In many ways, it is helpful to embrace the notion of the choice to mother as being a selfish act.  I talk to many clients who feel critical of choosing to have children 'just' on their desire to have a child.  'But, it's selfish... how can I bring a child into the world when it's selfish.'    I always say that no one ... not even people who adopt or foster ... ever makes the decision to have a child for purely altruistic reasons.   I'm always saying to my clients 'It's ok to want to have a child because you desire it!'

Personally, I'd rather we not use terms selfish or selfless to describe our choices.  They are really loaded terms that imply judgements.   When we talk about wanting to be in a relationship or friendship, do we talk about our choice to have a partner or not as being a selfish choice .... or a selfless choice?  No.  We say we really desire a relationship or we want more friends.  Let's  find new ways to describe our choices of having or not having children -using more positive terms with less judgement.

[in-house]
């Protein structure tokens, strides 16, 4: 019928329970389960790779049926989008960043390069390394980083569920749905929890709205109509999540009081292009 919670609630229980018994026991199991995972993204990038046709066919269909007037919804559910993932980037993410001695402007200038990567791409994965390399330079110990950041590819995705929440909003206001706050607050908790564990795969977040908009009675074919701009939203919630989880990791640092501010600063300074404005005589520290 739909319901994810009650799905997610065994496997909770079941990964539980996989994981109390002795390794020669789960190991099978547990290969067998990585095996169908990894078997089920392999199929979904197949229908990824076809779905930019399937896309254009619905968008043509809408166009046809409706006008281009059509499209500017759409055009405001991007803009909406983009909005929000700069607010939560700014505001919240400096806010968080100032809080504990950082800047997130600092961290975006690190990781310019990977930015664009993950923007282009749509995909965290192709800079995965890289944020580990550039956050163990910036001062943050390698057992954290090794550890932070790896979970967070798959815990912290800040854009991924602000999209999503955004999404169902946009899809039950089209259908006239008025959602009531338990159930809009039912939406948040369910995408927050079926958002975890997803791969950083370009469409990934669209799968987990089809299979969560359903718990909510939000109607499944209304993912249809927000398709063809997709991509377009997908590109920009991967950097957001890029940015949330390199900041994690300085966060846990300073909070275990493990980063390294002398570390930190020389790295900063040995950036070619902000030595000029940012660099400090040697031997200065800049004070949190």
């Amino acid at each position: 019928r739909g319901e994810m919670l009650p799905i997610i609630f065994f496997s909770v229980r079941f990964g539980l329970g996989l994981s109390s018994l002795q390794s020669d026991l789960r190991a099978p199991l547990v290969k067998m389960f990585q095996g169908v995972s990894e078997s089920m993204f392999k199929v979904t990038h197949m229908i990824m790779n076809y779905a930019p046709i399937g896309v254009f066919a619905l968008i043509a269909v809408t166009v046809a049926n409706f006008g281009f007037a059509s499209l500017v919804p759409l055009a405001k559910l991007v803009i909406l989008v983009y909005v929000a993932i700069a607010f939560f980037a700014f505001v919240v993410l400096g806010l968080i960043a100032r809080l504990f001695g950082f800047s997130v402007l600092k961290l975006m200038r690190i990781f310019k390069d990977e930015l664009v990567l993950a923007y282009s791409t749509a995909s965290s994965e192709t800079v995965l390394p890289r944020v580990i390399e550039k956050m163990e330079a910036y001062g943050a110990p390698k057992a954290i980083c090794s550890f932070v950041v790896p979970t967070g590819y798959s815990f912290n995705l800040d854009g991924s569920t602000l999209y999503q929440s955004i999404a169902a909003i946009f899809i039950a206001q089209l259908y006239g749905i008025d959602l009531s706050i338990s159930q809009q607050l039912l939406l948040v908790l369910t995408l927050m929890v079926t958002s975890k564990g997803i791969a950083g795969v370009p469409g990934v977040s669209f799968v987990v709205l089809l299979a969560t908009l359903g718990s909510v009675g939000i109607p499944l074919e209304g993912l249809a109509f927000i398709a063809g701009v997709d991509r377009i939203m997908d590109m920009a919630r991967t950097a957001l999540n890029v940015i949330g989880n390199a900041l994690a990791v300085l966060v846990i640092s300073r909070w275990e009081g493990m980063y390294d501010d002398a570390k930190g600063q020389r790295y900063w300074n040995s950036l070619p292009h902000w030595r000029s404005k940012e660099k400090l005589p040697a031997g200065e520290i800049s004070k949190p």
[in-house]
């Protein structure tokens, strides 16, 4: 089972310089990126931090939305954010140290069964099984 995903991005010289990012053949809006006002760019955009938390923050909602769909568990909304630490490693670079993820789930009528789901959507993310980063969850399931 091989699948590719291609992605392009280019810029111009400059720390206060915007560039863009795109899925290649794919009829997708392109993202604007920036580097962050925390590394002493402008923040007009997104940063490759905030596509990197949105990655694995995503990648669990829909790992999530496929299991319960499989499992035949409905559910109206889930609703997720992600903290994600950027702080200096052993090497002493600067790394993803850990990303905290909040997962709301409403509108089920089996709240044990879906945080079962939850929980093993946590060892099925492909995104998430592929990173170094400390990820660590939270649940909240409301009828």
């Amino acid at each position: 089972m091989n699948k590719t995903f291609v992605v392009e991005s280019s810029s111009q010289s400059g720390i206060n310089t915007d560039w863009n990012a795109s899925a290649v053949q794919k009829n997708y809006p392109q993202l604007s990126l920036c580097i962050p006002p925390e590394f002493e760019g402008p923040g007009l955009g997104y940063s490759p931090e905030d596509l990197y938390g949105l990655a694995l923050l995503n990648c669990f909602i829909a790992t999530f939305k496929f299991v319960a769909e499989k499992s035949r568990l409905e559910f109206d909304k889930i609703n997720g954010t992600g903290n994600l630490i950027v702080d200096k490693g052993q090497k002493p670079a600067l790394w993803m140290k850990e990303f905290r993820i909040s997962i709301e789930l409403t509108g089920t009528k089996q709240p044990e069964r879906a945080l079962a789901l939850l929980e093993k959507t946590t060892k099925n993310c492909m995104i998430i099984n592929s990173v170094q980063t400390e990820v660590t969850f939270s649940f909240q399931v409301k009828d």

Monday, 18 September 2017

Acceptance: Knowing When to Let Go

I'm very pleased to be speaking at the Annual Conference for Childless Women and Men happening in the UK on Saturday 14th October.  As I mentioned in my last blog post, many people who are childless by circumstance feel isolated.  This conference is a fantastic opportunity to come together with other childless people ... most of who will be childless not by choice and discuss their situation and challenges they share.

The topic of my interactive session at the conference will be on  'When to stop trying? Making the decision and accepting it.'

Over my time coaching women on this issue,  I've found that it can be very important to give some focus to letting go (or acceptance) to help some of my clients make the baby decision. I've found that this is particularly important for people that I work with who have been struggling with trying to decide whether to continue with more complex options to have children including fertility treatment, adoption or surrogacy - either with a partner or on their own.

Sometimes I've had clients who have said that they have invested so much time and money into pursing an option like IVF, they feel that if they give up, they are someone admitting that they made a mistake in the first place.  Other clients feel that if they don't pursue every option, (even if they are struggling with that option) then they might regret it when they are older.